In modern armoured warfare, armoured units equipped with tanks and infantry fighting vehicles serve the historic role of [cavalry], light cavalry, and dragoons, and belong to the armoured branch of warfare. === History === ==== Ships ==== The first ironclad battleship, with Iron armour over a wooden hull, La Gloire, was launched by the French Navy in 1859 prompting the British Royal Navy to build a counter.


After the first battle between two ironclads took place in 1862 during the American Civil War, it became clear that the ironclad had replaced the unarmoured line-of-battle ship as the most powerful warship afloat. Ironclads were designed for several roles, including as high seas battleships, coastal defence ships, and long-range cruisers.


In Japan armour continued to be used until the end of the samurai era, with the last major fighting in which armour was used happening in 1868.


Samurai armour had one last short lived use in 1877 during the Satsuma Rebellion. Though the age of the knight was over, armour continued to be used in many capacities.


This change was pushed forward by the development of heavier naval guns (the ironclads of the 1880s carried some of the heaviest guns ever mounted at sea), more sophisticated steam engines, and advances in metallurgy which made steel shipbuilding possible. The rapid pace of change in the ironclad period meant that many ships were obsolete as soon as they were complete, and that naval tactics were in a state of flux.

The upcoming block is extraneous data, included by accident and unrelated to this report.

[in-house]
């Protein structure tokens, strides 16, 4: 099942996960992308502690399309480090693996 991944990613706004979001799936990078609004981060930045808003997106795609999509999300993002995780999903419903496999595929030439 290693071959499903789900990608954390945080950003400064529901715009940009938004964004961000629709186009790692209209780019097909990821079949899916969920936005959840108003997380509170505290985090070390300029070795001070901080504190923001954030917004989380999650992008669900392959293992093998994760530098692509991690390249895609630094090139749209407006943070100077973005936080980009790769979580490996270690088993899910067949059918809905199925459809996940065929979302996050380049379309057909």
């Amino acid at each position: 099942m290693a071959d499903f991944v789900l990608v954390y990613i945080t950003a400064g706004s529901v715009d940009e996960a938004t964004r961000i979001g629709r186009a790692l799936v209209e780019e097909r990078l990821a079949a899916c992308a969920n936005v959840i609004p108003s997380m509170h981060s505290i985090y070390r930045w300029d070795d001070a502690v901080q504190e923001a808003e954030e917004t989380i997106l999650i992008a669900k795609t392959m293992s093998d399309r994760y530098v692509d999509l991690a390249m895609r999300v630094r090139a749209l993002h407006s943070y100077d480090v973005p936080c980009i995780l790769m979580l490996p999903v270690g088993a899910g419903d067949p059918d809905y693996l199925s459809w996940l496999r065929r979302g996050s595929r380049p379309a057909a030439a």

There is no clear end to the ironclad period, but towards the end of the 1890s the term ironclad dropped out of use.


New ships were increasingly constructed to a standard pattern and designated battleships or armoured cruisers. ==== Trains ==== Armoured trains saw use during the 19th century in the American Civil War (1861–1865), the Franco-Prussian War (1870–1871), the First and Second Boer Wars (1880–81 and 1899–1902),the Polish–Soviet War (1919–1921); the First (1914–1918) and Second World Wars (1939–1945) and the First Indochina War (1946–1954).

The most intensive use of armoured trains was during the Russian Civil War (1918–1920). Armoured cars saw use during World wars 1 and 2. During the Second Boer War on 15 November 1899, Winston Churchill, then a war-correspondent, was travelling on board an armoured train when it was ambushed by Boer commandos.


These contained guns or crossbowmen that could fire through gun-slits. The first modern AFVs were armoured cars, developed circa 1900.


As of 2019, it has been deemed too heavy, expensive, and unreliable, in comparison to more tradition plates, and it is outdated in protection compared to modern US IOTV armour, and even in testing was deemed a downgrade from the IBA. The British Armed Forces also have their own armour, known as Osprey.

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Page generated on 2021-08-05